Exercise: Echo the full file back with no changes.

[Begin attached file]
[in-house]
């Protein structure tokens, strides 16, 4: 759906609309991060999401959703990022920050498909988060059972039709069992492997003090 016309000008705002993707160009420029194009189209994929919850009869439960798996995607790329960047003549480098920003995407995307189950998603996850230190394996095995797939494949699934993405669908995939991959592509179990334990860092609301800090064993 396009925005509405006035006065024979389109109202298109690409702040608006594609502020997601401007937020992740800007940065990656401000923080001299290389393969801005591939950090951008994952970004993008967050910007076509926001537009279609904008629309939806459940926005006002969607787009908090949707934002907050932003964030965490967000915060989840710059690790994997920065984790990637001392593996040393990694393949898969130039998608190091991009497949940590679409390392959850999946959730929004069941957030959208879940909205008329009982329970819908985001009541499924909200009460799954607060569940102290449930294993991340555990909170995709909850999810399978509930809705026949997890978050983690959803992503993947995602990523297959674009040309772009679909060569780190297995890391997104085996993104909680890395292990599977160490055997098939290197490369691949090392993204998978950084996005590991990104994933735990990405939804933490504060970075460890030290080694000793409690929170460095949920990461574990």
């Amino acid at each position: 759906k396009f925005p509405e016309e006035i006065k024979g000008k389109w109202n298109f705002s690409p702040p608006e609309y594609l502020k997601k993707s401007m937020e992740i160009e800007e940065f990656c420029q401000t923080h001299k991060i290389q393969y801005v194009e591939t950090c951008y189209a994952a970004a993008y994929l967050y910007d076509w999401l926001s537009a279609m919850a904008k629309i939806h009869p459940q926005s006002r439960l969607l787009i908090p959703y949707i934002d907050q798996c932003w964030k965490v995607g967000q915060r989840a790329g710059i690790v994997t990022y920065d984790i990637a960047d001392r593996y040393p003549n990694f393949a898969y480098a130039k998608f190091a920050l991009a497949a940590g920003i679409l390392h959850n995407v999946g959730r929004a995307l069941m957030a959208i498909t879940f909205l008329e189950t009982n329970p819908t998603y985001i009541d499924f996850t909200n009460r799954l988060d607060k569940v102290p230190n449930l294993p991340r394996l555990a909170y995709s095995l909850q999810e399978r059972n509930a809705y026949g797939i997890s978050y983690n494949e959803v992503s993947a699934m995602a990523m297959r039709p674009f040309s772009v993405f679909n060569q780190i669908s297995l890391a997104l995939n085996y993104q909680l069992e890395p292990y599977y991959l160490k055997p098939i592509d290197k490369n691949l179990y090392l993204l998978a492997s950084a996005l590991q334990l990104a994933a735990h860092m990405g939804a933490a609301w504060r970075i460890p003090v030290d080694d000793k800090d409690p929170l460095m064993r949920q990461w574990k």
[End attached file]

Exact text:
[in-house]
């Protein structure tokens, strides 16, 4: 759906609309991060999401959703990022920050498909988060059972039709069992492997003090 016309000008705002993707160009420029194009189209994929919850009869439960798996995607790329960047003549480098920003995407995307189950998603996850230190394996095995797939494949699934993405669908995939991959592509179990334990860092609301800090064993 396009925005509405006035006065024979389109109202298109690409702040608006594609502020997601401007937020992740800007940065990656401000923080001299290389393969801005591939950090951008994952970004993008967050910007076509926001537009279609904008629309939806459940926005006002969607787009908090949707934002907050932003964030965490967000915060989840710059690790994997920065984790990637001392593996040393990694393949898969130039998608190091991009497949940590679409390392959850999946959730929004069941957030959208879940909205008329009982329970819908985001009541499924909200009460799954607060569940102290449930294993991340555990909170995709909850999810399978509930809705026949997890978050983690959803992503993947995602990523297959674009040309772009679909060569780190297995890391997104085996993104909680890395292990599977160490055997098939290197490369691949090392993204998978950084996005590991990104994933735990990405939804933490504060970075460890030290080694000793409690929170460095949920990461574990």
């Amino acid at each position: 759906k396009f925005p509405e016309e006035i006065k024979g000008k389109w109202n298109f705002s690409p702040p608006e609309y594609l502020k997601k993707s401007m937020e992740i160009e800007e940065f990656c420029q401000t923080h001299k991060i290389q393969y801005v194009e591939t950090c951008y189209a994952a970004a993008y994929l967050y910007d076509w999401l926001s537009a279609m919850a904008k629309i939806h009869p459940q926005s006002r439960l969607l787009i908090p959703y949707i934002d907050q798996c932003w964030k965490v995607g967000q915060r989840a790329g710059i690790v994997t990022y920065d984790i990637a960047d001392r593996y040393p003549n990694f393949a898969y480098a130039k998608f190091a920050l991009a497949a940590g920003i679409l390392h959850n995407v999946g959730r929004a995307l069941m957030a959208i498909t879940f909205l008329e189950t009982n329970p819908t998603y985001i009541d499924f996850t909200n009460r799954l988060d607060k569940v102290p230190n449930l294993p991340r394996l555990a909170y995709s095995l909850q999810e399978r059972n509930a809705y026949g797939i997890s978050y983690n494949e959803v992503s993947a699934m995602a990523m297959r039709p674009f040309s772009v993405f679909n060569q780190i669908s297995l890391a997104l995939n085996y993104q909680l069992e890395p292990y599977y991959l160490k055997p098939i592509d290197k490369n691949l179990y090392l993204l998978a492997s950084a996005l590991q334990l990104a994933a735990h860092m990405g939804a933490a609301w504060r970075i460890p003090v030290d080694d000793k800090d409690p929170l460095m064993r949920q990461w574990k």